BWW Interviews: Sue Massek in PRECIOUS MEMORIES
PRECIOUS MEMORIES, A new musical starring Sue Massek of the legendary Reel World String Band is coming to the Evening Muse on Sunday, November 17, at 7:00PM, located at 3227 North Davidson Street (NODA) in Charlotte. Tickets on sale at www.EveningMuse.com
This show tells the story of Sarah Ogan Gunning, an eastern Kentucky singer and songwriter, who lived through the coal mining strikes of the '20's and '30's. This 90-minute musical was written for Massek by songwriter, writer and activist, Si Kahn.
I spoke to Massek about her mentor, Sarah Ogan Gunning, her instrument of choice, her banjo and her colorful past.
LAW: Tell me a little about yourself and where you come from?
SM: I come from Kansas. It's an odd journey I've had. My father fiddled at square dances and my mother was also a musician and played at barn dances. She had a guitar in my lap at 3 [years-old] listening to the Grand Ole Opry. I grew up on music from that area. When the folk boom happened, I could relate from '68 on. I sang at the Jericho strike with snipers on the hills. To help diffuse the tension, I started singing "Oh you can't scare me I'm sticking to the union", from the song, "Union Maid". My knees were shaking so bad, it gave my voice an extra vibrato. And I hitchhiked to West Virginia where Don West, cofounder of the Highlander Folk School, took me under his wing. Rosa Parks was trained there for her historic role in the civil rights movement.
LAW: What sparked your interest in Sarah Ogan Gunning?
SM: I knew Sarah. She was a mentor of my group, the Reel World String Band. She was inspiring. We admired her for her music of social justice. I wanted to create a reenactment of her life on stage. She had such a hard life. She was strong and she persevered through horrible, horrible conditions. She was a coal miner's wife. She lost two of her children to starvation. She had to leave Kentucky to save her other two. Later her music was rediscovered and she went on to sing at Carnage Hall.
LAW: Si Kahn wrote this musical about Gunning for you. How did that come about?
SM: Ever since I heard Si's first album, I've greatly admired him. I've played dozens of his songs and recorded some. He is one of the few writers who writes so well from a woman's point of view. In 1985 we met and played music together in Lexington [Kentucky]. We were musicians and activists during the broad form deed amendment.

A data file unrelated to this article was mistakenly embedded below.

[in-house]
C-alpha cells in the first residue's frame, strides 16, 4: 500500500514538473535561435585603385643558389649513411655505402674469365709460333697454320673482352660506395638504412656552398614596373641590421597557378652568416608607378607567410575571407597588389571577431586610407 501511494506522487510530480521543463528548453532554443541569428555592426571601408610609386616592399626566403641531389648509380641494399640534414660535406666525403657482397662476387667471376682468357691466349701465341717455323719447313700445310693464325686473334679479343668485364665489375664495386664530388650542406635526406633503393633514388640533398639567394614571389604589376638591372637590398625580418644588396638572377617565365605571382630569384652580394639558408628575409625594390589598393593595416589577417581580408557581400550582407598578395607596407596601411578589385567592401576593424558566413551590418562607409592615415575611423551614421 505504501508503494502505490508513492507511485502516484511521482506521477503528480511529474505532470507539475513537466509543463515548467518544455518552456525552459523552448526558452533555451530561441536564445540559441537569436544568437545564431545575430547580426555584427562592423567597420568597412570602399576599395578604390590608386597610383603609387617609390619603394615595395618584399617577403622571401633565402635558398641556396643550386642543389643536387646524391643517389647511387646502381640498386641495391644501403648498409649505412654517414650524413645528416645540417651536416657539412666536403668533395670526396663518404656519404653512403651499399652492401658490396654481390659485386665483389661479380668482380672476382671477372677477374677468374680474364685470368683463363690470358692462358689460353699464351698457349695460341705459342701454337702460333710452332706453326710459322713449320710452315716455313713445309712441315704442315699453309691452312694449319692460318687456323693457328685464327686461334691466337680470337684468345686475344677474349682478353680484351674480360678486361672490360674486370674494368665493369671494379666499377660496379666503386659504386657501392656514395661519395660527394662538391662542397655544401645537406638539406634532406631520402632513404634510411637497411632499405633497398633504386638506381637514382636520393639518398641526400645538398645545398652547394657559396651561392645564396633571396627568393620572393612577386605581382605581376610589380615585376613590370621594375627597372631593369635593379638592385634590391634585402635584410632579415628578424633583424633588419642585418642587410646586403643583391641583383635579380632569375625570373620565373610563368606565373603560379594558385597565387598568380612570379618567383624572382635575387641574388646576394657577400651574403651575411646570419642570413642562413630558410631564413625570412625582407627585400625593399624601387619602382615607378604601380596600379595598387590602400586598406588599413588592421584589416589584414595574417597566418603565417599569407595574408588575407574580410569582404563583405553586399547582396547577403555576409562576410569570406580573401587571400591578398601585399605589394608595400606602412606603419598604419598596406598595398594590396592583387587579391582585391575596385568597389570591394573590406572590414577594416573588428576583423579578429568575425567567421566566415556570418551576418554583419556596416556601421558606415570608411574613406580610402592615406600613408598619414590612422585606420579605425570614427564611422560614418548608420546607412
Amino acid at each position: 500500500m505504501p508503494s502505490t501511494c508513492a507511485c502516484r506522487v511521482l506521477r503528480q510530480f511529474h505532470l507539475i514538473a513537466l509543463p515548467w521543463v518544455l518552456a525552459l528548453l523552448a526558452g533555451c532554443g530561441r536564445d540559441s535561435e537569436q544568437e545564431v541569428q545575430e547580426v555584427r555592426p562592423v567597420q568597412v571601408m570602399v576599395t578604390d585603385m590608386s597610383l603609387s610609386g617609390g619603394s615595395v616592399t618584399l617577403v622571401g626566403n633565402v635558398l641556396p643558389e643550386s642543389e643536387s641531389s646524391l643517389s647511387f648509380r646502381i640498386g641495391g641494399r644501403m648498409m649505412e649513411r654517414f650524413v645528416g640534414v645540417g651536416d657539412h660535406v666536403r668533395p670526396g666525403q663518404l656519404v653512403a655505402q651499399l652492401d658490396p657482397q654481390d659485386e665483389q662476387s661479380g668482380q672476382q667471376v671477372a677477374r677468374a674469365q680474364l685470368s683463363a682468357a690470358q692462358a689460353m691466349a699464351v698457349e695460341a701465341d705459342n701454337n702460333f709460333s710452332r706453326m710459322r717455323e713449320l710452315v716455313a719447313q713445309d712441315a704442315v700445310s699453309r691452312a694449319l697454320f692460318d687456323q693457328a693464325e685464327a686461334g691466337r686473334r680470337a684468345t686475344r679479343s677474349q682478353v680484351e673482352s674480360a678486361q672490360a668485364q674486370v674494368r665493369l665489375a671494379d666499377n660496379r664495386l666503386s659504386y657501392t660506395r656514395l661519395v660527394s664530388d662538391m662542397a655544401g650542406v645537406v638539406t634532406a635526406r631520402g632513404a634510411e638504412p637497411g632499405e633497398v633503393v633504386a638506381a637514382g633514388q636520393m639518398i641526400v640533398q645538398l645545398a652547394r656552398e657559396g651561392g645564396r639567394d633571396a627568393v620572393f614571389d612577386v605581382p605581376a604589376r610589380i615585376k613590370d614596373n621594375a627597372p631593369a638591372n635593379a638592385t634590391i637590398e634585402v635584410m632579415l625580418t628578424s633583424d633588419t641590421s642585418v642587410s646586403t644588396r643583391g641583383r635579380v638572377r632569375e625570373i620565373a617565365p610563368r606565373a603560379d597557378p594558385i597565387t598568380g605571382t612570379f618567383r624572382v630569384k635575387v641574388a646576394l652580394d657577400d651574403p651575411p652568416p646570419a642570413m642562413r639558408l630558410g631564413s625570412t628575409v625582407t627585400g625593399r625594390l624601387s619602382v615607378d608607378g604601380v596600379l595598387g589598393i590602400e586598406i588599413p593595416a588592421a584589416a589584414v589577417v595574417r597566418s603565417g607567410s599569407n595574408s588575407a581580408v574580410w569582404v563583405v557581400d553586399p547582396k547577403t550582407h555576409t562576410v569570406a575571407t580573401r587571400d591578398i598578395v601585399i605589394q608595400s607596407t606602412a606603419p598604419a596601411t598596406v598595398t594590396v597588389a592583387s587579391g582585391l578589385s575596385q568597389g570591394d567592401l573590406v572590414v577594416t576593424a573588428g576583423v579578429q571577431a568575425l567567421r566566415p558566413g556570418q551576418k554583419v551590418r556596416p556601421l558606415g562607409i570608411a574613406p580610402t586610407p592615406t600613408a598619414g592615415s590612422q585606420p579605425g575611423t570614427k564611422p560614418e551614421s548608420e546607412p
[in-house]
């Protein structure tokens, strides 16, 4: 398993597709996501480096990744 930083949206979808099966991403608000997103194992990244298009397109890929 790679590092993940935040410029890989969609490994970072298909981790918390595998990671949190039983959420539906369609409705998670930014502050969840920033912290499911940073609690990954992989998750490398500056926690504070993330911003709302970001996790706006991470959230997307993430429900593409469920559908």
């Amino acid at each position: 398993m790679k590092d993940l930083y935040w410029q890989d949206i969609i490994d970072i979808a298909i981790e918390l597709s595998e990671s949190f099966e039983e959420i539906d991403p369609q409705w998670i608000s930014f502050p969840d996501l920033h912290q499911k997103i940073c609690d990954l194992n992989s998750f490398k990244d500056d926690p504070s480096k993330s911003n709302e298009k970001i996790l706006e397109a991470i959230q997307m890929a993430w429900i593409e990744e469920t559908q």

LAW: What was the broad form deed?
SM: Landowners gave up their rights to land. Large corporations held the deeds and had broad rights to strip mine the land. The Kentucky people lost their homes and their way of life. The amendment was passed and changed that. It was during that time that I met Si.
LAW: Did you ask Si to write the play?
SM: Si was doing a residency at the University of Kentucky last year. We performed together and after, we went to dinner. I mentioned my wish to portray Gunning. The next day, Si called and asked if he could write the musical for me. I was so excited. That was in November and he finished it in December.
LAW: How do you capture Gunning's spirit in the play?
SM: I remember her spirit. I would go to Highlander gatherings and I first saw her perform at a Smithsonian Festival. She was this grandmother standing there singing a cappella, "I Hate the Capitalist System" (laughs). She sometimes played the banjo with 2 finger picking. I do that in the show. She was an inspiration to legends like Woody Guthrie, Lead Belly and Pete Seeger, all who sang about social injustice.
LAW: What will audiences take with them?
SM: Sarah's lyrics and music are contemporary in many ways. She sang about working people. Sarah's life mission is the situation we find ourselves in today. I want the world to know about her.